The Cavs needed an offensive punch, so here comes Bynum, Jack and No. 1 selection Anthony Bennett. The Cavs needed a defensive mentality, so here comes Mike Brown, Clark and Jack.

Barring any other major moves or injuries, that’s a rotation of Kyrie Irving and Bynum, 2 of the league’s top 30 players when healthy; Tristan Thompson, Dion Waiters, Bennett, Jack, Clark, Tyler Zeller, C.J. Miles, Gee and maybe Sergey Karasev. That’s 11 quality NBA talents.

And when they need buckets, a 3-guard lineup of Irving, Waiters and Jack, coupled with Bynum and Bennett would give defenses a lot to handle.

Yeah, I really like this team.

Follow me on Twitter @PatrickJDuprey.

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30 in 30: CLEVELAND CAVALIERS

February 8, 2013

The strategy employed by Chris Grant in building the post-LeBron James era Cleveland Cavaliers is quite simple — be really, really bad and accumulate as many draft picks as possible. Well, the Cavs, though in the midst of a far from terrible 9-11 stretch that includes wins over Boston and Oklahoma City, are not very good; the team’s 15-34, last in the Central Division and well out of the playoff race. The Cavs have acquired 4 additional first-round picks, in addition to the team’s own, from now until 2020, and if the Lakers earn a postseason bid, have the ability to swap a likely late first-round selection this June, via Miami in the LeBron trade, with L.A.’s, via the Ramon Sessions trade.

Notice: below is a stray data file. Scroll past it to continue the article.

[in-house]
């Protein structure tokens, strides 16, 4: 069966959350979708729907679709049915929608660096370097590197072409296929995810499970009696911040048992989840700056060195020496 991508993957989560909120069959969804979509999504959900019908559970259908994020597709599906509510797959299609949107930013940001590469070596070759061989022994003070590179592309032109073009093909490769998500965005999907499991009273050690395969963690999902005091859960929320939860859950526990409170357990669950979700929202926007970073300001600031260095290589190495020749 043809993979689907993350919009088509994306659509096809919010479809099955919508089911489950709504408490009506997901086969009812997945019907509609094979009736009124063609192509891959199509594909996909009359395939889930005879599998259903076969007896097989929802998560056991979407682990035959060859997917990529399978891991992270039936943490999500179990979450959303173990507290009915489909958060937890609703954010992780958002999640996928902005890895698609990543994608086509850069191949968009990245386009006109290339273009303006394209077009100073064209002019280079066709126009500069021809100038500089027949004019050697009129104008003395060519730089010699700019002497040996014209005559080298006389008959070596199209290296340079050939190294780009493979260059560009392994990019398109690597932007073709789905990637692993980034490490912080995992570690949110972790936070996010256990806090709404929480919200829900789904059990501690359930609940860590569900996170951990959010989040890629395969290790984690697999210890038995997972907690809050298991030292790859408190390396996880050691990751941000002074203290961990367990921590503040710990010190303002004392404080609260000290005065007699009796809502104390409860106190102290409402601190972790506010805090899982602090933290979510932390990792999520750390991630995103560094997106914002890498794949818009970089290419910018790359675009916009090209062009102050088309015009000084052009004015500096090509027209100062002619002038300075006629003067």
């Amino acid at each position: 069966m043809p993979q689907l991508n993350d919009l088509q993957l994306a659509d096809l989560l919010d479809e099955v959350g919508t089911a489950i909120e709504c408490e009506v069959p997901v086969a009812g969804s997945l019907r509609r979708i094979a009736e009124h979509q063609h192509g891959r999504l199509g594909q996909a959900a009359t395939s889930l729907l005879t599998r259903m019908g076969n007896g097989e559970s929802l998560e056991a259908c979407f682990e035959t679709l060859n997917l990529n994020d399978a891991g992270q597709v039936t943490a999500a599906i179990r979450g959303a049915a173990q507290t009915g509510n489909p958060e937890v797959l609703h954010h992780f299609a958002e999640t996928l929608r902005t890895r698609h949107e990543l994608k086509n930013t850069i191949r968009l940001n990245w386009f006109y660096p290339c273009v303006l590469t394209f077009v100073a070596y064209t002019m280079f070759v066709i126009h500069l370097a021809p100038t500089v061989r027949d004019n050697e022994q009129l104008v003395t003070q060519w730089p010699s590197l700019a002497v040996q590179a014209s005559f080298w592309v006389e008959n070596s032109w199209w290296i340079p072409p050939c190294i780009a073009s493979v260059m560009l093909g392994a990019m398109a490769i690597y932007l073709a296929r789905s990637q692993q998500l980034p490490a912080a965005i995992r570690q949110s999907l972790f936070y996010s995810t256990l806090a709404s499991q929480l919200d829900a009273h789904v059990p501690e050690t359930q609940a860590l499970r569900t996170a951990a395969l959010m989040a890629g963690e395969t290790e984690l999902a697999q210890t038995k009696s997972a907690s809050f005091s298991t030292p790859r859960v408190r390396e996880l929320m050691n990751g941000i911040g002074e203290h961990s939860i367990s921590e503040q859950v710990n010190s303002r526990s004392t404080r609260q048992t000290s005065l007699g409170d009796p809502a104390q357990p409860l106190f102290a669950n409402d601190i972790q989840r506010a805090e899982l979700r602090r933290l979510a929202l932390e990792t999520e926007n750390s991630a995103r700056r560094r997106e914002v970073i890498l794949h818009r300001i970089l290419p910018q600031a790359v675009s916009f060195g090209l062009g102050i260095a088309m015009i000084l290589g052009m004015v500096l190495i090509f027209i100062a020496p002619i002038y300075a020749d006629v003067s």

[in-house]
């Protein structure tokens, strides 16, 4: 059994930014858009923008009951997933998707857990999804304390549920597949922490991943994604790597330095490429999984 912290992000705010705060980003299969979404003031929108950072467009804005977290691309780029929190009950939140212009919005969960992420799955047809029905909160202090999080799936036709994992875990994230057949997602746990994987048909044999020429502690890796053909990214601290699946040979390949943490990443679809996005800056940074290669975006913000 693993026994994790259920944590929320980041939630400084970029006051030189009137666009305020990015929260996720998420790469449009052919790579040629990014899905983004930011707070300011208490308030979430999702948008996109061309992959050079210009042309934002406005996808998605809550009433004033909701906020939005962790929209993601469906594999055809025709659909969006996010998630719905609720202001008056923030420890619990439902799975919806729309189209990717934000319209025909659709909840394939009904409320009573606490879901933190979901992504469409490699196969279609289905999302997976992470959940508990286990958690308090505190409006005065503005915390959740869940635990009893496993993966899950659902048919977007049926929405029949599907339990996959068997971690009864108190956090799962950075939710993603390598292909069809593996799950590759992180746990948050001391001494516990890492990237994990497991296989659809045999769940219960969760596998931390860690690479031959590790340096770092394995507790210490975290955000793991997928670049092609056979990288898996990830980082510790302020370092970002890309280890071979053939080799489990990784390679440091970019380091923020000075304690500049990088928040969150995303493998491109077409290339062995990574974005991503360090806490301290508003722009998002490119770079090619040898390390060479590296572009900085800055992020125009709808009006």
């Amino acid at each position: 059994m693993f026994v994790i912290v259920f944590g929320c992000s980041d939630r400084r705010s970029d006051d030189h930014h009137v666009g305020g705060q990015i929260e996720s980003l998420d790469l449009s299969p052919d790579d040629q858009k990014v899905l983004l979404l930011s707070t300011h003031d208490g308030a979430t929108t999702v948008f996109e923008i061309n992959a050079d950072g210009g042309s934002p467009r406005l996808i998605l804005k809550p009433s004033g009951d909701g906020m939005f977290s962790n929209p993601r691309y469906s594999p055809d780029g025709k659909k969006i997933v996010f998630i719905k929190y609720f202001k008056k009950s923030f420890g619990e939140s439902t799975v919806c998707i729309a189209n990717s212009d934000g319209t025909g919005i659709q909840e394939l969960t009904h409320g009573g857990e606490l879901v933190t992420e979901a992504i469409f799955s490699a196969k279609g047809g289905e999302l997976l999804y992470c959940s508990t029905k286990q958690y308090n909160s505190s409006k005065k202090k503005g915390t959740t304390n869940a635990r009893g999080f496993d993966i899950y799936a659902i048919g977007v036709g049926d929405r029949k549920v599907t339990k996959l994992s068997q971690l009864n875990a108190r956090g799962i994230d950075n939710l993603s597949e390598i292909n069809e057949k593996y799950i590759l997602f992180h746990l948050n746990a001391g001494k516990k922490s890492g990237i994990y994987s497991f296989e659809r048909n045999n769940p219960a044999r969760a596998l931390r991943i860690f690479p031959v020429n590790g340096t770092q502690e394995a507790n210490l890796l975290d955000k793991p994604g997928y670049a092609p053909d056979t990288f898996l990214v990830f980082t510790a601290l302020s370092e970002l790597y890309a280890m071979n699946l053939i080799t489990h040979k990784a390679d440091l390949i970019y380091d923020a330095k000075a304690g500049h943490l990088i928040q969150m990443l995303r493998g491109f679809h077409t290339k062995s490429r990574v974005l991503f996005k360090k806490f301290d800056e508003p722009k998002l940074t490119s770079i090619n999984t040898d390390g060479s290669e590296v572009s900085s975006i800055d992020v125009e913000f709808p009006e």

Believe it or not, Cleveland’s in a really good place right now. In the last 2 years, Grant’s acquired 4 promising young players through the NBA Draft. Kyrie Irving, in only his sophomore year at age 20, is an All Star reserve and arguably the league’s best point guard, with 23.9 points per game far and away tops at the position (all due respect to Chris Paul). Tristan Thompson, last year’s No. 4 overall selection, is really coming along in 2012-13, showing a wider variety of post moves, improved body control and an ability to play under control. As for rookies Dion Waiters and Tyler Zeller, it’s still too early to tell. Both have shown flashes — Waiters as a capable slasher at the 2, with an ability to attack the cup and a streaky outside jumper that demands respect, and Zeller as a stronger-than-expected 4 not afraid to fool around inside but also with an ability to step outside and stretch the defense.

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But depth has been an issue. Kyrie’s missed 11 games, Dion 8 and Anderson Varejao, whose 14.1 points and 14.4 rebounds per game had him on an All Star pace, 24 and counting. Varejao was first sidelined indefinitely with a right knee injury, then news of a blood clot ended his season early for the 3rd consecutive year. And Cleveland’s 27.9 bench points per game, helped immensely by the acquisition of Marreese Speights and Wayne Ellington a few weeks ago, still only ranks 24th in the NBA. (In 6 games with the Cavs, Speights has averaged 14.7 points, second best on the team, and 7.3 rebounds in less than 25 minutes per, accumulating a 22.2 PER.)